Saturday, April 21, 2007
My great, great grandmother Amanda Knotts was a strong woman. She was born in the Shenadoah Valley of Virginia. I don't know what led her to marry my great, great grandfather George Knox, 20 years her senior. It was 1870, so I imagine it was out of practicality.
As one might think, she outlived George by 25 years. She was the matriarch of the family and raised six children on a ranch in Idaho. Last year I posted a blurb I found about her on the Web from a History of Idaho published in 1920. The author wrote that "Mrs. Knox has long lived in this district and has therefore witnessed much of its development and progress, her memory constituting a connecting link between the primitive past and the progressive present."
When Amanda (pictured above left next to her daughter Elvie) died in 1936, she unfortunately had witnesses more of the progressive present than she had bargained for. By that time she'd watched my 18 year old grandmother run off and marry a farmhand who lacked the work ethic for anything but producing children. She also witnessed all of her ranch land sold off to make way for the progressive present. I personally would have liked to see some of the primitive past remain.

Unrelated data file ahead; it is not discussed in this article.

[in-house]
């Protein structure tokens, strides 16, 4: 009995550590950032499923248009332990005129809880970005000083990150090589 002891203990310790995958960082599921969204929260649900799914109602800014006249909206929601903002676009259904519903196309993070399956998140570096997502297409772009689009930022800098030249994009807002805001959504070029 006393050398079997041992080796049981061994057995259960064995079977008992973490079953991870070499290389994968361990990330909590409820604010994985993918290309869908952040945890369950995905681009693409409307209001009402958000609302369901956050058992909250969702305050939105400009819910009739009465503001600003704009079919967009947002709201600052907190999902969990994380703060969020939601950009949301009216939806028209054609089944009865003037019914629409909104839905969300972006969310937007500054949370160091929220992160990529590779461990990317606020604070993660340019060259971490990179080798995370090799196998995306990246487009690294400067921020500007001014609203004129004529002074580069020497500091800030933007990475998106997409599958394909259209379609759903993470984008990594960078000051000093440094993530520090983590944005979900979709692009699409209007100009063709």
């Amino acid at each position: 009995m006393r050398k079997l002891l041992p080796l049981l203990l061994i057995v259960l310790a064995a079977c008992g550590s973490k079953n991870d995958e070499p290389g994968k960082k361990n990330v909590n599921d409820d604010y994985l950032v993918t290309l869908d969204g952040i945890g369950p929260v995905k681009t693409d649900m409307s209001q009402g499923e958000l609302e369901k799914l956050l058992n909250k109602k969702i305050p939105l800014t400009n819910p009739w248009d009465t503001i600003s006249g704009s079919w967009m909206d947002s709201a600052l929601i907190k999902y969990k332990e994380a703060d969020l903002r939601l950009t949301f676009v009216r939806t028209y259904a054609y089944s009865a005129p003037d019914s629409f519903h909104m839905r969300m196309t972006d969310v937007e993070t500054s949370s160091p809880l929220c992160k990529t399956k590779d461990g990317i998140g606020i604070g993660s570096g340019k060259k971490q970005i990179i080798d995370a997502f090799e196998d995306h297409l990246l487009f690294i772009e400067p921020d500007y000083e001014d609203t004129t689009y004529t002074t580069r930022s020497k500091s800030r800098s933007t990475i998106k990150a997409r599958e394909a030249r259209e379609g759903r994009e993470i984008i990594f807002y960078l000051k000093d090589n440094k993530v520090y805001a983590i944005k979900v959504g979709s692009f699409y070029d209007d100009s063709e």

But again, obviously I never knew my great, great grandmother. My mother barely knew her but remembers her sitting in her rocking chair on the porch smoking a corn cob pipe. She was kind to my mother, something that was a rarity in her family growing up. So I have a hunch that Granny Knox, although forged in a tough land, was a good and kind person. I hope I've inherited part of that side of the family. I do think I have her eyes (sorry Granny).